It is a far cry from a resurgence, but economic indicators in Europe seem to be pointing towards stability and even modest growth in some regions and sectors of the economy.
Europe’s August holiday season was not likely to be a time when manufacturing orders or industrial output would soar, but some analysts as of July and August were seeing indicators of a healthier economy in the remaining four months of 2013.
The EU nations imported more goods from China in July 2013 than in any of the previous months, potentially a sign of improved consumer confidence.
On the industrial output side, Bloomberg News reported in August that manufacturing indices in July improved in several EU nations, including Poland and the Czech Republic.
Among the basic materials producers reporting better news out of Europe was India’s Tata Steel, which said its results for the April-to-June 2013 quarter indicated it was making steel profitably in Europe even if it was receiving less revenue per tonne. The results followed earlier speculation that Tata Steel was considering selling off its assets the EU region.
Finished steel prices were down in the EU in June, according to a BIR (Bureau of International Recycling) World Mirror report filed by Tom Bird of the European Ferrous Recovery & Recycling Federation (EFR), Brussels. Scrap prices likewise trended lower.
“Across the EU, June saw price reductions on most [ferrous] scrap grades of around ¤10 to ¤15 per tonne,” notes Bird, who adds that “low arisings contributed to keeping a floor on the market.”
Bird accurately predicted that a combination of lack of supply and renewed export demand would cause prices to rise in July. “There is no suggestion that the market will enjoy a continuous increase, but there is definitely resistance below a certain level,” writes Bird.
August pricing in the U.K. partially lent credence to Bird’s forecast, with Materials Recycling World (MRW) reporting steel mill bids as either flat or coming in at a £5 per tonne increase in the U.K.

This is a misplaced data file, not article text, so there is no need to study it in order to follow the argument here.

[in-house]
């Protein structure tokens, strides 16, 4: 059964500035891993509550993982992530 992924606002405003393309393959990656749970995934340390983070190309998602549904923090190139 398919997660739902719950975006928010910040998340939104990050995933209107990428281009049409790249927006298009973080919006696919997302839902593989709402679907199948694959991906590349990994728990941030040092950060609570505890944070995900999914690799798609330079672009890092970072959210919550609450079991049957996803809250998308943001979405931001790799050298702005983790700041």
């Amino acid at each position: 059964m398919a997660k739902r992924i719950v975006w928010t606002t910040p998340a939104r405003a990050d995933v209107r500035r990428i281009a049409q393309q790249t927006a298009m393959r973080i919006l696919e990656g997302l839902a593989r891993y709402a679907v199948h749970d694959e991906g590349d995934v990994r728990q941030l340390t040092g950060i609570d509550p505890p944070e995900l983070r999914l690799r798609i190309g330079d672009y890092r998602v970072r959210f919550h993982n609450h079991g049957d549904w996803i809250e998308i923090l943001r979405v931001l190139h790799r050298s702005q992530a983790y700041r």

While some scrap recyclers in the U.S. reported scrap flow volume increases in July, that scenario did not hold true in Europe. “General volumes of material across our sector are well down on previous periods. Some yards are operating at 50% of capacity as material is simply not flowing,” writes Bird.
August was unlikely to improve flows, though Bird says a mid-August post-Ramadan buying spree from producers in Turkey and other regions could improve export pricing in Europe.
Bird says he is pinning his hopes for the rest of 2013 not so much on a rebound within the EU but rather on vigorous export markets. “As far as the rest of the year is concerned,” he writes, “there is an expectation that steel demand will recover in the second half of 2013, with the strongest markets remaining the USA and China, where growth is expected to reach, respectively, 3% and 4.5%. It is currently much tougher for European steelmakers, with the price of raw materials other than scrap higher than in other parts of the world.”
On the export side, steel producers in some of the leading destinations are seeing drop-offs in activities that are not pointing to 2013 being a standout year.
According to figures for the first half of 2013 collected by Brussels-based World Steel Association, steel output in Turkey is down 2.9% compared with the first half of 2012, while output in South Korea is down 5.3%.
Steelmakers in China continue to produce as if the market knows no limits. In the first half of 2013, more than 389 million tonnes of steel were produced in China, up 7.9% from the world record 363 million tonnes produced in the first half of 2012.
Another net ferrous scrap importer, India, has produced 2.5% more steel in the first half of 2013 compared with 2012, growing from 38.7 million tonnes of output to 39.6 million.
Also writing for the BIR World Mirror, Zain Nathani of the Nathani Group of Cos., Mumbai, notes that “ferrous scrap imports [to India] from April 1, 2012, to March 30, 2013, amounted to approximately 6.9 million tonnes as compared to around 6.0 million tonnes in the previous 12-month period.
“Any benefit to Indian importers from a drop in international scrap prices was offset by the devaluation of the Indian rupee by close to 10% against the U.S. dollar,” Nathani adds.
In addition to the currency exchange rate issue, ferrous scrap buyers in India are dealing with a 2.5% import duty on scrap. “The Metal Recycling Association of India (MRAI) has had multiple meetings with the Indian government regarding the withdrawal of the recent notifications regarding the hike in import duties,” says Nathani.
More information on the Indian scrap market can be found in the feature “Low Gear,” starting on page 30 of this issue.